After a while we were able to recognise individual monkeys. There was a grizzled old fellow with a broken tail. We called him Mike and he had this curiously satisfied look, but could grimace threateningly if the children became too familiar and daring.

The mothers carried their babies under their bellies and never dropped them even when they swung and leapt up trees and branches with the confidence of a high-wire artiste and a beauty and fluidity of movement all their own.

But now Simpson Road is just another concrete jungle. The monkeys have gone, but hardly anyone knows where, or cares for that matter.

When I mentioned this to one of my daughters, she said in her view the area behind Simpson Road on the hill could easily have been developed into a woodland area with park benches to sit on and maybe one or two fish ponds to attract the kingfishers and the hammerkops.

Her view was that with the now ever-present curse of climatic change, it is important to start deliberate conservation programmes and activities everywhere in order to fight random development.

In response to the tragedy on Simpson Road, a friend who used to visit friends of hers there said of the monkeys:

“I remember. They’d swing and jump from tree to tree like pros . . . and they were quite daring too. Drove poor George round the bend with their raids into his treasured garden. He drove them out with a catapult, just the way small boys would have done.”

George was a delectable old white man with a formidable collection of hunting trophies and pictures.

His wife was an anaesthetist at the nearby Government hospital. And when he talked about the animals in the bush, it was easy to see. George had many tales to tell about the veld and the bush. One day he said to me, “Dave, this fellow is slow and stupid. Can’t imagine him for dinner. When he shakes his head, maggots drop out of his nostrils.”

George was talking about the gnu or wildebeest, that prolific breeder whose numbers probably ran into hundreds of thousands in the rift valley of East Africa at one time.

I was inclined to agree with him that these fellows are a little dense. They leap into flooded rivers even when they can see the crocodiles bite off huge chunks from their kin.

Cross the river they must, no matter what!

I suppose nature has its own imperatives and what must be: que sera, sera!

It is not only the monkeys that have gone away. I became keenly aware of this while on a visit to Wits in Johannesburg where at the right time of the year the hadida, described as the noisiest bird in Africa, is a common sight on campus.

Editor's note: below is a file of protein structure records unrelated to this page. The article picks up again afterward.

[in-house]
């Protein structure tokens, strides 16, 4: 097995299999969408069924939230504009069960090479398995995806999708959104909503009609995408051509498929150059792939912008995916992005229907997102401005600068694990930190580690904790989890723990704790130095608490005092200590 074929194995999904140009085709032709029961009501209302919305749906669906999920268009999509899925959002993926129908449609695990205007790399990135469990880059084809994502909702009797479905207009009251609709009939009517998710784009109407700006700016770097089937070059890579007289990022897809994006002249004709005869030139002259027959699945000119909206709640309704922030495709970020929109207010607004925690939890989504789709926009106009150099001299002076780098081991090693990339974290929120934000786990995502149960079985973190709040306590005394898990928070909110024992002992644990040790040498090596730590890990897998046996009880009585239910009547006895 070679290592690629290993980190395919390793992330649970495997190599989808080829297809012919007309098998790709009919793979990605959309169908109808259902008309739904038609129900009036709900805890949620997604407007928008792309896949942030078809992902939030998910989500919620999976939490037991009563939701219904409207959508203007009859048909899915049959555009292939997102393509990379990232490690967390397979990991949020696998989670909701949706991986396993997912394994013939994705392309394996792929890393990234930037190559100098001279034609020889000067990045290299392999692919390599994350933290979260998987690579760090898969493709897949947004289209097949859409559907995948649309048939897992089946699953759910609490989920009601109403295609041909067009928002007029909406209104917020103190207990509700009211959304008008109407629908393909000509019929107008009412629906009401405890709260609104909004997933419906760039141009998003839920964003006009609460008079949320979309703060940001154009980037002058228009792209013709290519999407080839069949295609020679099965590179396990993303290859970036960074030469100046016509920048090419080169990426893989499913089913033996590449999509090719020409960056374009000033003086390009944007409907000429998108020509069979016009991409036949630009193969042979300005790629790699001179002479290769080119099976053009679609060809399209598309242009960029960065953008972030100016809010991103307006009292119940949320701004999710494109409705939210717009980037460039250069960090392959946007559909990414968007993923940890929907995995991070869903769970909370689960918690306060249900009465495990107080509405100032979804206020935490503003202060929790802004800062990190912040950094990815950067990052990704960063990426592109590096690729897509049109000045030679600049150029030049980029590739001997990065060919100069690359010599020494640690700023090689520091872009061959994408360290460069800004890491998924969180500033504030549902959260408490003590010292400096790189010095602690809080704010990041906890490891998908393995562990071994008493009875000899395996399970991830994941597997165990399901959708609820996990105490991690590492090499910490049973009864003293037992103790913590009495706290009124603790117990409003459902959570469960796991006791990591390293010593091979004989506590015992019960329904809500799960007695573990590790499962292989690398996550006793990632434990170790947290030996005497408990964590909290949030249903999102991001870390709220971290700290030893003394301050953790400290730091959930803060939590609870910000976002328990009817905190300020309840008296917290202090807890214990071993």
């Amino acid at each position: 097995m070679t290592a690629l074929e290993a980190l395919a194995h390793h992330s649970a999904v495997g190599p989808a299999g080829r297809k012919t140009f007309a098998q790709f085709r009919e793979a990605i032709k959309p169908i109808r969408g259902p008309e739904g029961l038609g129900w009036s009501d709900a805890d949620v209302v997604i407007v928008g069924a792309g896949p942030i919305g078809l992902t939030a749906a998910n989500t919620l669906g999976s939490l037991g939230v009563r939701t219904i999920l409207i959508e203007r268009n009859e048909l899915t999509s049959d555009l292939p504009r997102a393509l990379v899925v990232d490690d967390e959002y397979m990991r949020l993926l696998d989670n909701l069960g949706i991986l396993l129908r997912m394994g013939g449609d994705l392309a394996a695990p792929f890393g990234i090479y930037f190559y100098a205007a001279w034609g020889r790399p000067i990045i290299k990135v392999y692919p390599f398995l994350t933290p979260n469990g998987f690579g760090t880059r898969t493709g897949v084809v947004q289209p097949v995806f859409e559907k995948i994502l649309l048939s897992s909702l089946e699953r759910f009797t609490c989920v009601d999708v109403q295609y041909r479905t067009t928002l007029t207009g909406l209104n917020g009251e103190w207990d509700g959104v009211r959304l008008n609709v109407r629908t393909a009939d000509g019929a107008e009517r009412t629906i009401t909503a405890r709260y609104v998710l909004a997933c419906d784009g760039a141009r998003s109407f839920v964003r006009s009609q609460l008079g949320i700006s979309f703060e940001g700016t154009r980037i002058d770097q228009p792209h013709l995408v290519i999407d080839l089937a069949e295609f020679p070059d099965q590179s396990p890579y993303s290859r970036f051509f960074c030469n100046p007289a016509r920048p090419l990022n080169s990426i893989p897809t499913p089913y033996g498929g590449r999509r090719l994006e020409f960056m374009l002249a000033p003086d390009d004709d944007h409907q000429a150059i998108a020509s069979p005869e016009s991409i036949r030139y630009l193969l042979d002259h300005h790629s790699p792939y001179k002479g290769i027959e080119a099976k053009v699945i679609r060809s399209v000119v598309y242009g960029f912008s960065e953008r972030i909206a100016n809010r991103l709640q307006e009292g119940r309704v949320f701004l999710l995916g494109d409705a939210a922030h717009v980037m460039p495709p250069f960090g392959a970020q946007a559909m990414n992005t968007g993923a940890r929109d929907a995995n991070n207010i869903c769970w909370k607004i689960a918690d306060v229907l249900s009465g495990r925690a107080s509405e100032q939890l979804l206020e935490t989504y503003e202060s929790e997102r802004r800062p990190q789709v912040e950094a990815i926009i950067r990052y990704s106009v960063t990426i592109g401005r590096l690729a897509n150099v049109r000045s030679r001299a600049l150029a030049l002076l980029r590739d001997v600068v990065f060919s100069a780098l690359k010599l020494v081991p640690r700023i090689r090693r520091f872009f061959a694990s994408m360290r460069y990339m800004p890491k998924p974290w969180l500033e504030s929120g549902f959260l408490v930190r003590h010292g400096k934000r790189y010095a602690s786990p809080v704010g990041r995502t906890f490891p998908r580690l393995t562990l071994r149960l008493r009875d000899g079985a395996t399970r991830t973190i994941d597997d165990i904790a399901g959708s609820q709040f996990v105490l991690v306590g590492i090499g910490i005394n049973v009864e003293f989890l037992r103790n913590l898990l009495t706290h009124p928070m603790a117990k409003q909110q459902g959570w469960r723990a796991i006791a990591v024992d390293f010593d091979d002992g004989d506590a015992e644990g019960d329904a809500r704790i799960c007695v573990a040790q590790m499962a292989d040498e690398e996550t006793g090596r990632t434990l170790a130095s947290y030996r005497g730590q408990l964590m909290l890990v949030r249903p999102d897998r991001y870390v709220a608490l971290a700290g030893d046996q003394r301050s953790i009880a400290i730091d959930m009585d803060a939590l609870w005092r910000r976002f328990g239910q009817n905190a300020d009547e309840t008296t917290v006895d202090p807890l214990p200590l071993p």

It flies in from North Africa to escape the winters there and flies back when our own winters start setting in.

The hadida made me nostalgic for the African hoopoe that in the early years of our stay in Gweru visited my garden and orchard each year without fail.

Regrettably, it became necessary to dig out a tree whose roots were beginning to interfere with the foundation of the family house. This tree bore in abundance every year, bunches of small fruit that the birds came to feast on.

The year after we removed the tree, the hoopoe came one more time but soon left for other places. The year that followed after that, there was no hoopoe in my garden, just the ugly crows with their hoarse cackles and an occasional dove.

When I visit the countryside, I find that there is hardly ever a sighting of the secretary bird, the huge bird that makes you think engineers must have been watching it when they invented the aeroplane.

It runs on the ground and steadily increases its speed before it spreads its wings and flaps them for take-off.

Even its landing looks like the prototype landing upon which planes were modelled.

I cannot help the overwhelming feeling that we are depleting the world of some of its wonders. One day we shall find ourselves singing:

Where have all the flowers gone?

Long time passing

Where have all the flowers gone?

Long time ago

Where have all the flowers gone?

Young girls picked them, every one

When will they ever learn?

When will they ever learn?

The flowers are just a metaphor for all the things that disappear in time after we allow them to die out.

In the second republic we need, all of us, to apply ourselves diligently to matters of heritage and the environment.